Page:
After you’ve reported child sexual abuse, get help for yourself, your child, and the rest of your family. If the offender is a family member or friend, decisions will need to be made about contact and visits and possibly about the continuation of the relationship. Seek help from your caseworker and any counselors involved with your family. They can help you think clearly about a decision.
The Benefits of Recovery
It’s easy to want to cut yourself off from outside help because you’re afraid or embarrassed, or because you wish the whole situation would just go away. But even if your child doesn’t appear to show signs of distress, the effects of the abuse won’t resolve by themselves. For full recovery for your child and your family, you need to work with a trained professional. Children are much more likely to make a good recovery from abuse if their parents:
- Get their child immediate and appropriate help
- Are supportive and work to understand the healing process
- Get help and support for themselves
Children who aren’t believed or don’t receive help are more likely to have long-term problems with:
- Trusting themselves and others
- Self-confidence (because of unresolved guilt and shame)
- Mild to serious mental health problems
- Romantic and sexual relationships as an adolescent and adult
- Increased vulnerability to future social trauma
Finding a Counselor for Your Child
A counselor or therapist is a professional specifically trained to help with emotional difficulties, personal problems, and mental health issues. Choose a counselor with special training and experience in working with sexually abused children. This person should also be qualified by your state’s laws to act as an expert witness if the case goes to trial. A counselor or therapist can:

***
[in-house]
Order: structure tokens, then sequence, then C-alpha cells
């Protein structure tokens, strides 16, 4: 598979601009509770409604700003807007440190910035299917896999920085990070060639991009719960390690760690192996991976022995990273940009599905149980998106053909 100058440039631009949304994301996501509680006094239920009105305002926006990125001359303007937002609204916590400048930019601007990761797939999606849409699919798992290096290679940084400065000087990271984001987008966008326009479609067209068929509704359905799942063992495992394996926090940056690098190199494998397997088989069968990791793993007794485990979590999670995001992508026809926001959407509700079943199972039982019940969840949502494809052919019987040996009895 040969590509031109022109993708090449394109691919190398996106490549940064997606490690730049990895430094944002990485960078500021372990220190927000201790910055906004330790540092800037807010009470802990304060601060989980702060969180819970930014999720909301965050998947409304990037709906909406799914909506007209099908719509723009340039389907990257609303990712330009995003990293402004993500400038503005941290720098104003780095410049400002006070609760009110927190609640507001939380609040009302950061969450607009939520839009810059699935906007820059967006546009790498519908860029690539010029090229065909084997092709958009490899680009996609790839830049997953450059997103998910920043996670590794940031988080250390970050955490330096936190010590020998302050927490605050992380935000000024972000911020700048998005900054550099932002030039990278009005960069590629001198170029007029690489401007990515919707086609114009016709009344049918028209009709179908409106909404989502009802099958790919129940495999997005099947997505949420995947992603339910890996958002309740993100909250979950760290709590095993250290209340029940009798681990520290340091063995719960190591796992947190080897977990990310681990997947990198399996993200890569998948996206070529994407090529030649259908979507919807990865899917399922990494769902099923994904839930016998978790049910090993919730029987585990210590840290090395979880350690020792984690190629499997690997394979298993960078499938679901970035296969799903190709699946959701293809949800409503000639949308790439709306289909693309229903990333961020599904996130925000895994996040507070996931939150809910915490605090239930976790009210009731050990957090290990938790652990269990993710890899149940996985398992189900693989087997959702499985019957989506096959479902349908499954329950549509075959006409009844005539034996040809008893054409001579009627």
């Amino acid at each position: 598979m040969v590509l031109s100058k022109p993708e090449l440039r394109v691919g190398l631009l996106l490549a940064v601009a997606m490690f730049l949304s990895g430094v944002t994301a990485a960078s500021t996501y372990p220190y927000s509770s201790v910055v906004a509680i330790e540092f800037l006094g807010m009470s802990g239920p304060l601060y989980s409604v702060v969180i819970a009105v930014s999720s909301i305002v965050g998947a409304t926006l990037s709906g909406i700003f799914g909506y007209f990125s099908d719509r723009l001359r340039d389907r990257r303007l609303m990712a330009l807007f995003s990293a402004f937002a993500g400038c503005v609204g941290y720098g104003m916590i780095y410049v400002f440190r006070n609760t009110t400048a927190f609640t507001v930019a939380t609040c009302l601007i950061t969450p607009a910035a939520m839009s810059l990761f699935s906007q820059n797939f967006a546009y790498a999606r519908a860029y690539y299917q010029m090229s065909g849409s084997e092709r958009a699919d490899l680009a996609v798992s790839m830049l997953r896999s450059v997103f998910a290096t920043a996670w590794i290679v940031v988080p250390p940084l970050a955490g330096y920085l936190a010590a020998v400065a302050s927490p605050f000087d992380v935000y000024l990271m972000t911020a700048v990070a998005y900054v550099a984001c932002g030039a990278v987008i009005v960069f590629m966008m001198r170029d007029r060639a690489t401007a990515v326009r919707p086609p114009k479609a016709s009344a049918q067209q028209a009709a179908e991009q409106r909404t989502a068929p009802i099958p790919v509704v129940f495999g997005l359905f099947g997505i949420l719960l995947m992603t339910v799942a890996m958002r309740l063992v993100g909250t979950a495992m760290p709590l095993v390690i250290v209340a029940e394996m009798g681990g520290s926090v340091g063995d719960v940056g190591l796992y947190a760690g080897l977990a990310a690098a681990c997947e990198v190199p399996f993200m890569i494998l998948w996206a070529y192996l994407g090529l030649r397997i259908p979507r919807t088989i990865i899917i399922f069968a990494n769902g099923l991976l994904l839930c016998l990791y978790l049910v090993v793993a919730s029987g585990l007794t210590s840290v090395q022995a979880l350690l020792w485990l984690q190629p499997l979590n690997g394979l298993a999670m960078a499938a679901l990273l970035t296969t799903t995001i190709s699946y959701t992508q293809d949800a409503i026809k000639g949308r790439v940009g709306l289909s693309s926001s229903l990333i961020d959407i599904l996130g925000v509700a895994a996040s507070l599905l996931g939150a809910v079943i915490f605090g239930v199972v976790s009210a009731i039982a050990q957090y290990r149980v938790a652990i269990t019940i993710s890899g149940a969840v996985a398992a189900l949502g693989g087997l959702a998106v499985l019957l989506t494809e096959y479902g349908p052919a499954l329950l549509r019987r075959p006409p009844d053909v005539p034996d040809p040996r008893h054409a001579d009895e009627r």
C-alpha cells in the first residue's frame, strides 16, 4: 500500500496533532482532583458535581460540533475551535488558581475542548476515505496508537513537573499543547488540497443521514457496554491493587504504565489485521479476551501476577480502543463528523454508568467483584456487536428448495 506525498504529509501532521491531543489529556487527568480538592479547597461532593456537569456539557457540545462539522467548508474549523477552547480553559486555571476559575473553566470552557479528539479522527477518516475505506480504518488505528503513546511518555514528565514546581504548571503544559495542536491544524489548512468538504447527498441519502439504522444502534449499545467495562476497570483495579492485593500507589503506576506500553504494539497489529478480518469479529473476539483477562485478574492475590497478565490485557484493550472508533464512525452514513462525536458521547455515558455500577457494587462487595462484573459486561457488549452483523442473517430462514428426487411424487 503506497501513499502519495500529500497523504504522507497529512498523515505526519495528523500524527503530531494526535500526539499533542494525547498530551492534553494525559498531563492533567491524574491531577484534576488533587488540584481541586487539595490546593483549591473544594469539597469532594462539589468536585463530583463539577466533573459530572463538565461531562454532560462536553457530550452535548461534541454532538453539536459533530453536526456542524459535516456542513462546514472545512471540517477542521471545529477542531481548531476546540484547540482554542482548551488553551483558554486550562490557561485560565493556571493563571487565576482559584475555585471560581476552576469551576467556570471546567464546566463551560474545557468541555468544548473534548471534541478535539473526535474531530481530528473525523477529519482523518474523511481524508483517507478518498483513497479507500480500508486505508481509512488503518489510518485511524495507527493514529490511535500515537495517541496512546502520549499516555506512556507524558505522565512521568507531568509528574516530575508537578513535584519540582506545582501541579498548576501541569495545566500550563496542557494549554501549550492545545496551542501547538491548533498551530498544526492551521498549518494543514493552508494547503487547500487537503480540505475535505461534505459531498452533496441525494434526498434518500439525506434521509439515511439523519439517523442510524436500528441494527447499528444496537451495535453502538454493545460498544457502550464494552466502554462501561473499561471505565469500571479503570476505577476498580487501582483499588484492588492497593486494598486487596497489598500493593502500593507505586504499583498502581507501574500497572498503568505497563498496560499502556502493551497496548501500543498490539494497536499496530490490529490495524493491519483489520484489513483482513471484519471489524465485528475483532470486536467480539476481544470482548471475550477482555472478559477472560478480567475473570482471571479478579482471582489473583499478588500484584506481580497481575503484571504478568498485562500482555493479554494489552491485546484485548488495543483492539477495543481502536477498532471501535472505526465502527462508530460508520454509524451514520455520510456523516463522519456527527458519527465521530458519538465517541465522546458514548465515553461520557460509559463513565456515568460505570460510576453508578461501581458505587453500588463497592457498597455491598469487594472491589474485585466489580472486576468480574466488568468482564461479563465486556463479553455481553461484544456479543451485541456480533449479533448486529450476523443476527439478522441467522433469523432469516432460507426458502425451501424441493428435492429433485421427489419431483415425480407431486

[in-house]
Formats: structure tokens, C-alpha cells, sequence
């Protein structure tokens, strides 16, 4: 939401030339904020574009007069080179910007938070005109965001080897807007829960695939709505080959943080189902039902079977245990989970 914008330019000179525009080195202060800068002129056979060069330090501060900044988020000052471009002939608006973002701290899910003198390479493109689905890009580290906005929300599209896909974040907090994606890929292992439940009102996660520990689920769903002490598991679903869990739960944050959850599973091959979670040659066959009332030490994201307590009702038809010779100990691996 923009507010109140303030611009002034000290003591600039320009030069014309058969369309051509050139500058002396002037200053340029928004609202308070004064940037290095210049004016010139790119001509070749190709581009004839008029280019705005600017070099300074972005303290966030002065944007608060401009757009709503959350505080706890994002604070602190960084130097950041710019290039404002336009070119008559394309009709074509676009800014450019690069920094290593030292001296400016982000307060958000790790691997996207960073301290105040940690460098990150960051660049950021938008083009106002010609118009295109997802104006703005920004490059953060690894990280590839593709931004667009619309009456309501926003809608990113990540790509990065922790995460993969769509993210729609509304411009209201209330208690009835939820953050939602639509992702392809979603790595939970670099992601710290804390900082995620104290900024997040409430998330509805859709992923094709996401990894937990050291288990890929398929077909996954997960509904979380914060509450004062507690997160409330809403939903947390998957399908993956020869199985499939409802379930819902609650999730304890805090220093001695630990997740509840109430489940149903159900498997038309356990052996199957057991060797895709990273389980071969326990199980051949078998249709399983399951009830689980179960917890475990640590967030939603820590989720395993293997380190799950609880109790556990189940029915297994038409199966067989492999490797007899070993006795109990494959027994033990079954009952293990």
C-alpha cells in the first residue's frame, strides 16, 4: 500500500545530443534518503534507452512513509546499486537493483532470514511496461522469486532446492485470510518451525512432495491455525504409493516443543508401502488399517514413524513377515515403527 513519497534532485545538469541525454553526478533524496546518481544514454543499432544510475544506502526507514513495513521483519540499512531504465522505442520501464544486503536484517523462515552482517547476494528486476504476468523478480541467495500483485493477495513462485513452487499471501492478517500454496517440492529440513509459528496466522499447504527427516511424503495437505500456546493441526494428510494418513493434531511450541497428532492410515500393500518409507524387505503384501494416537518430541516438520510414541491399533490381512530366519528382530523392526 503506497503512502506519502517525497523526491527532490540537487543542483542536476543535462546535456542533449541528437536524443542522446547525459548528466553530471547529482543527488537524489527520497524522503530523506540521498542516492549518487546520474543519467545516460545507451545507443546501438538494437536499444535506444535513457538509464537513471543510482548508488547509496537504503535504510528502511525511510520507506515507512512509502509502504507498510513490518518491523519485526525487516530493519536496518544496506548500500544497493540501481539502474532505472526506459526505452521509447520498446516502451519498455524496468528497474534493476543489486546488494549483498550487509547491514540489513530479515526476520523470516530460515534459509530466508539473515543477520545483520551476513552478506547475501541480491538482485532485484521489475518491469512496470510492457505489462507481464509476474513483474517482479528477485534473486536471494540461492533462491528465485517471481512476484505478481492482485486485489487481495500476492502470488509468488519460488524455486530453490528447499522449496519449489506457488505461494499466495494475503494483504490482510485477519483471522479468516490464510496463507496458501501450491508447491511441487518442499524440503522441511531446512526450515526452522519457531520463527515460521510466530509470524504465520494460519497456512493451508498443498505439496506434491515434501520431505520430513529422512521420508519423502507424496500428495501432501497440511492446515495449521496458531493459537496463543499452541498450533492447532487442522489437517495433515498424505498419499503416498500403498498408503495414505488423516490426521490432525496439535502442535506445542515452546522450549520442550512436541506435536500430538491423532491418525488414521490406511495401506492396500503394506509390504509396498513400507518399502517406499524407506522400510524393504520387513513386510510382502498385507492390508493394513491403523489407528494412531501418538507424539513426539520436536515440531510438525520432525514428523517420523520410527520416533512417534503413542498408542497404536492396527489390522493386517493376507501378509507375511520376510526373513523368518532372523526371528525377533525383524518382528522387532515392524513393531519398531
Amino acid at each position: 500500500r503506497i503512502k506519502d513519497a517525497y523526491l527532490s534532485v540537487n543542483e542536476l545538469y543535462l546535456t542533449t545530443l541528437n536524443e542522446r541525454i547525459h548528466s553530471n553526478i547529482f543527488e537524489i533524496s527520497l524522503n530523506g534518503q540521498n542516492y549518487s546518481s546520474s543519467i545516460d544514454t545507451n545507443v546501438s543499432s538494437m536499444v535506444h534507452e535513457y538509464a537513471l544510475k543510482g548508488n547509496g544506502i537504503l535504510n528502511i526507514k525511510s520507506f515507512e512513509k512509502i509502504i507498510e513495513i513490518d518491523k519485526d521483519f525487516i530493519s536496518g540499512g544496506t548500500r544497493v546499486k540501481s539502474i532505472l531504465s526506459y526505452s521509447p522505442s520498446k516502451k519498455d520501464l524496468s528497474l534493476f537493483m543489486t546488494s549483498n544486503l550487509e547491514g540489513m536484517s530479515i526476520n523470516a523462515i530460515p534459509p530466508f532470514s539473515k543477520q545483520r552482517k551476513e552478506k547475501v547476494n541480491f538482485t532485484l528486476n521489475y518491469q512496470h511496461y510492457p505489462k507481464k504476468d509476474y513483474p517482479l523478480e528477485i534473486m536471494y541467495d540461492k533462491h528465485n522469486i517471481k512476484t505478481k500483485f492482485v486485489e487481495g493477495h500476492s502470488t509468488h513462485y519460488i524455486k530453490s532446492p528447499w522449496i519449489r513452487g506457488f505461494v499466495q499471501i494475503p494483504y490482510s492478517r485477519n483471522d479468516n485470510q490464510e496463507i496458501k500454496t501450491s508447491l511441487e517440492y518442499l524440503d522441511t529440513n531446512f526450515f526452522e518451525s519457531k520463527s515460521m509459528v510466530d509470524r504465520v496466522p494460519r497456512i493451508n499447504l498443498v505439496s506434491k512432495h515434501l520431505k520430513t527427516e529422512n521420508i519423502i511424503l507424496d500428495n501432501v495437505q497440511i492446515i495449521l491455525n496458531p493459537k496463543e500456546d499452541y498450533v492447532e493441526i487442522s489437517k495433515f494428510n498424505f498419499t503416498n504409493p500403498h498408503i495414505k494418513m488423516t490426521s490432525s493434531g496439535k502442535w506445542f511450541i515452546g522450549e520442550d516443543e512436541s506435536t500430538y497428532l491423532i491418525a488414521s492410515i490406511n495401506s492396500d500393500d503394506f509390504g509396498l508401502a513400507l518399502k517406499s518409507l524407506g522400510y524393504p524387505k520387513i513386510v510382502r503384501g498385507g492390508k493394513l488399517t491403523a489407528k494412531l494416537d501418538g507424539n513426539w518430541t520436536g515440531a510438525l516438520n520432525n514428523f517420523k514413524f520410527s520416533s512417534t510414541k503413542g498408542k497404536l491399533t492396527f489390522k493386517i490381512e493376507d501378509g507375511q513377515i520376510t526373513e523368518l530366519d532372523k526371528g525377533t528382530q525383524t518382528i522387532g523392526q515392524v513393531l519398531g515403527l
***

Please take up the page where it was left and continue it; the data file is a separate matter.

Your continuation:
- Support your child through the investigative process
- Give you information about how to best support yourself, your child, and your family
- Help you understand the effects of sexual abuse on your child
- Help your child work through and recover from the experience
Your child’s counselor will help you understand the best ways to support your child through the healing process. Here are some general guidelines:
- Keep home life as normal as possible. Children will feel safer if routines remain the same.
- Help your child soothe himself or herself. Your child will need extra reassurance and comfort.
- Realize your child will be fearful. Reassure your child this fear will get smaller with time.
- Let your child talk about feelings, and be sure to create opportunities for this to happen.
- Don’t ignore sexualized behavior and play. This behavior indicates continuing distress and should be stopped in a simple, matter-of-fact, and supportive way.
- Expect difficult behavior and respond in a consistent, firm, but gentle manner.
If You Were Abused
If you have been sexually abused yourself, know you’re not alone. You may become overwhelmed with memories. If so, it’s important to get help from a counselor, especially if you have never sought counseling for the abuse or told anyone about it.
The more you can cope in a calm and thoughtful manner, the quicker your child will return to a sense of security and trust. The days, weeks, and months that follow the discovery of abuse can bring many challenges and some setbacks, but also opportunities to strengthen your family as you move together through the healing process.